EU registrations likely to decline in 2019

22 February 2019

22 February 2019

Last year’s new car sales saw growth of just 0.1% across Europe, as a difficult diesel market and WLTP woes dragged the market down in the second half of 2018.

forecast survey graph

While vehicle supplies are starting to recover, evidenced by the modest decline of 1.6% in the UK in January 2019, the diesel market continues to be an enigma. Although diesel sales grew in Germany in January as supply improves, the decline in diesel demand across Europe is not being cancelled out by a rise in sales of petrol cars. Meanwhile, the alternative fuel vehicle (AFV) segment is still growing at a slow rate. Yet 2019 will see models from Audi, Daimler, Porsche, Volkswagen and more come to market, increasing options for car buyers.

Therefore, there is no clear-cut answer to how registrations will pan out in Europe in 2019, with so many variables thrown into the mix. The European Automobile Manufacturers Association (ACEA) suggests that the market will stagnate, with sales close to the 15 million unit level of 2018. Autovista Group wanted the opinion of Daily Brief readers and therefore asked them how EU car sales would fare compared to 2018.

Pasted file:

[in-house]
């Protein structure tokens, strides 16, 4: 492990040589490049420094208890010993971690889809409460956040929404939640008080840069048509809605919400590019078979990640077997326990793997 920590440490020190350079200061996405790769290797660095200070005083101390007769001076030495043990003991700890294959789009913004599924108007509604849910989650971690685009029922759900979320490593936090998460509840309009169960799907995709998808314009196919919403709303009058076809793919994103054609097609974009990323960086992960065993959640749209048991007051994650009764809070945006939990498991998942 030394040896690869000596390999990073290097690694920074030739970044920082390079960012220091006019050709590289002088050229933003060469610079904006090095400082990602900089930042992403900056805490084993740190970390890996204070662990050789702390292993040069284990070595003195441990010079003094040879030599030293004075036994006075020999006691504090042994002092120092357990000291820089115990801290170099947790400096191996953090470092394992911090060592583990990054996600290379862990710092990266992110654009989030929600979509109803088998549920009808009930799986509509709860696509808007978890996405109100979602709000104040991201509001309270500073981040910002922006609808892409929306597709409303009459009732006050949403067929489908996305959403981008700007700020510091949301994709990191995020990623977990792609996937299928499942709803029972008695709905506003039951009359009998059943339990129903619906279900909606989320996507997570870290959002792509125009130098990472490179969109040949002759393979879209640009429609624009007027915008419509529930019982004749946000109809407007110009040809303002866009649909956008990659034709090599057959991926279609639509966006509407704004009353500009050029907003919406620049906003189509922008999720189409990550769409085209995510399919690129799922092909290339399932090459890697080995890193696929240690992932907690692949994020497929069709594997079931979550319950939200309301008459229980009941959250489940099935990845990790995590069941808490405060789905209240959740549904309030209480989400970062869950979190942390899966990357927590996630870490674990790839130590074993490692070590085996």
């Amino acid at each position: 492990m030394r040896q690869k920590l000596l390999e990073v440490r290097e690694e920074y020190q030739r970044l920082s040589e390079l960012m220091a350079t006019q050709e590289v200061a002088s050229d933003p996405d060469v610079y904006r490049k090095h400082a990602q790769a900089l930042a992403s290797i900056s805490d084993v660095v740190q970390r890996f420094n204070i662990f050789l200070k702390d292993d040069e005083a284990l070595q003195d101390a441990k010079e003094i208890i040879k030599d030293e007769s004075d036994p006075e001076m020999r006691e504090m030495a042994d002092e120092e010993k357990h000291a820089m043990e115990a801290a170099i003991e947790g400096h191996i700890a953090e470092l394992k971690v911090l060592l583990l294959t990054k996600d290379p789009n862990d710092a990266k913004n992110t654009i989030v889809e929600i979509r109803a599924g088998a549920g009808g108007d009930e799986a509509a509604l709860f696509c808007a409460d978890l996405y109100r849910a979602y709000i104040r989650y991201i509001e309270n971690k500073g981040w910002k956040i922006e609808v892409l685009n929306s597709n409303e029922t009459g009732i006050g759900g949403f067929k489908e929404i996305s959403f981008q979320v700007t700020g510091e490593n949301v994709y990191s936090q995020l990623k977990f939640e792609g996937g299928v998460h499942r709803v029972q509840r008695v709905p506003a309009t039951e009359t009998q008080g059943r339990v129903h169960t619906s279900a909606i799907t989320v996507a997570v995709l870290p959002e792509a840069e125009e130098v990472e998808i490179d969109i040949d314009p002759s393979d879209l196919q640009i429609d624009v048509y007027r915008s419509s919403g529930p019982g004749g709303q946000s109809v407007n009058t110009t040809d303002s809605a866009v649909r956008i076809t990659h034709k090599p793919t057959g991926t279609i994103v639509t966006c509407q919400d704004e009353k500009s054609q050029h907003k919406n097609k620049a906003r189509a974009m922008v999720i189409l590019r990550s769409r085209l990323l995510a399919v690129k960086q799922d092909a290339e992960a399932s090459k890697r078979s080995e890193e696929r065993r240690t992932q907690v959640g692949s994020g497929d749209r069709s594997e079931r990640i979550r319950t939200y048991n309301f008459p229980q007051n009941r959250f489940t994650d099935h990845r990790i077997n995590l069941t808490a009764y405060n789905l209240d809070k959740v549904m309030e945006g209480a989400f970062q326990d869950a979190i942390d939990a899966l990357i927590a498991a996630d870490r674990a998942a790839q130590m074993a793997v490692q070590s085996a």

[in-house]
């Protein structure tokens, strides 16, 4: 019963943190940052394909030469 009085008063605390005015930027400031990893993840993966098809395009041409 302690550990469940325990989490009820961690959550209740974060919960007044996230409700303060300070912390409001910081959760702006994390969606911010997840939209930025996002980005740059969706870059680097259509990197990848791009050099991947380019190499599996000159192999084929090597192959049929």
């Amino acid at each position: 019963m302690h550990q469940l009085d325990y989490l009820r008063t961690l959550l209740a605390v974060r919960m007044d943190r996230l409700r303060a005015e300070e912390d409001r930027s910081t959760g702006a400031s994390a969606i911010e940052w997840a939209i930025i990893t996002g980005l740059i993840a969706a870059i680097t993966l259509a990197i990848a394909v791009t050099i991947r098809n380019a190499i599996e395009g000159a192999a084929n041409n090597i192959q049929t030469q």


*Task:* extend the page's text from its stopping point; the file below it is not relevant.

The majority (42%) felt that the market would suffer a small decline in 2019, of between 1-5%. This would be slightly at odds with ACEA’s prediction. However, this also seems like a plausible answer, with the declining diesel market dragging figures down. Petrol cars can only make up so much of the numbers, with slow AFV sales adding a small amount. The diesel decline is also likely due to drivers of the technology holding onto their cars for longer, therefore removing buyers from the market. Also, Brexit fears are causing financial fluctuations, meaning some, particularly in the UK, are likely to hold back on big purchases for the time being. Meanwhile, the German economy is slowing and Italy has fallen into technical recession.

With 29%, the next most popular choice was the market remaining the same, with movement of -1% to +1%. This is in line with ACEA forecasts and could be achievable with the increase in the AFV market and the clearing of the WLTP-induced backlog in the first few months of the year. This would counter predicted losses in diesel technology enough to bring sales in line with 2018 levels.

In a close third was a market decline of more than 5% compared to 2018, which garnered 25% of the vote. Should the trajectory of sales in the last months of 2018 continue, as was seen in January’s numbers, then such a decline could materialise. Nevertheless, with markets in flux, the second half of 2019 could see sales pick up, especially if electric models such as Audi’s e-tron and Daimler’s EQC prove popular.

Only 4% of respondents felt the European new car market would grow by 1-5% in 2019, highlighting the lack of confidence. With the number of challenges facing the industry, together with political and economic uncertainties, it is unlikely a large amount of growth will be seen.